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Website of the Week — Safe Drinking Water

Time again for our Website of the Week, when we showcase interesting and innovative online destinations.

This week, it's a brand new site aimed at providing information to help improve the quality of drinking water around the world. It's called "Safe Drinking Water Is Essential," and that pretty much explains the mission. And water expert Dr. Peter Gleick, a member of the site's scientific steering committee, says it provides a variety of tools to help.

GLEICK: "There's an atlas that provides basic data. There's information on the sources of water themselves, as you've seen; on contamination of water; on old ways and new ways of treating water resources. Old and new ways of distributing water. All of those things are going to be key for bringing solutions to bear."

The site, at, also provides case studies, profiling a desalination plant in Tunisia and describing arsenic contamination of water supplies in Bangladesh, to take two examples. And, as you might expect from a website produced by the U.S. National Academy of Sciences, all the information has been carefully checked by experts.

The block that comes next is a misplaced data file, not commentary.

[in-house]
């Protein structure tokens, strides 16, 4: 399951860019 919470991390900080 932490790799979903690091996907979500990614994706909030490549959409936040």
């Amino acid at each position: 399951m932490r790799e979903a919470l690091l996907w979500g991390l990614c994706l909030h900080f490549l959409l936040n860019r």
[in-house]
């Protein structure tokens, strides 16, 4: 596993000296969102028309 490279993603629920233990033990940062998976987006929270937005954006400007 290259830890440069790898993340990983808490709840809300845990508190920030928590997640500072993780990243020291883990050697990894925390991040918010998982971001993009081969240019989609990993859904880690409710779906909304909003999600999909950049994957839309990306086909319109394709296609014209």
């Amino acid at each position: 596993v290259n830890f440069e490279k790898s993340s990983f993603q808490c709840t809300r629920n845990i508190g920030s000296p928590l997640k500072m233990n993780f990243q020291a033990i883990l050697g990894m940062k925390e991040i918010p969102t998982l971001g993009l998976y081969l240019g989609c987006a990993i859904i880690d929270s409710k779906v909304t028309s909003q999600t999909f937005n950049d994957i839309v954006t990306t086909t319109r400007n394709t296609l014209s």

GLEICK: The information that went on this [site] underwent a much more extensive review of the quality of the information itself, which you don't often get in different parts of the web, of course, as we all know. And so I think the point is that the user can have a fairly high degree of confidence that the quality of the information that's available has been reviewed by the scientific community.

Although the website is the cornerstone of the "Safe Drinking Water Is Essential" campaign, they are also distributing a version in compact disc format, so areas that don't have web access can still get the information on CD-ROM. Hamé Watt, a water consultant and former professor, originally from Senegal but now working in the U.S., says the information will be especially useful in developing countries.

WATT: "So we are very happy about the website, and I think it'll be very useful for the people in the field, whether they are drilling wells or building water towers or doing any other planning, I think it will be very, very useful. And especially [because] it is in many languages, in French and Spanish and Arabic and so forth."

Also Mandarin Chinese and, of course, English.

As the site reminds us, contaminated water is responsible for some 1.8 million deaths each year from diseases like cholera that are spread by unsafe water. The difference between clean and dirty water can literally be the difference between life and death.

So dive into this brand new and important resource on safe water supply:, or get the link from our site,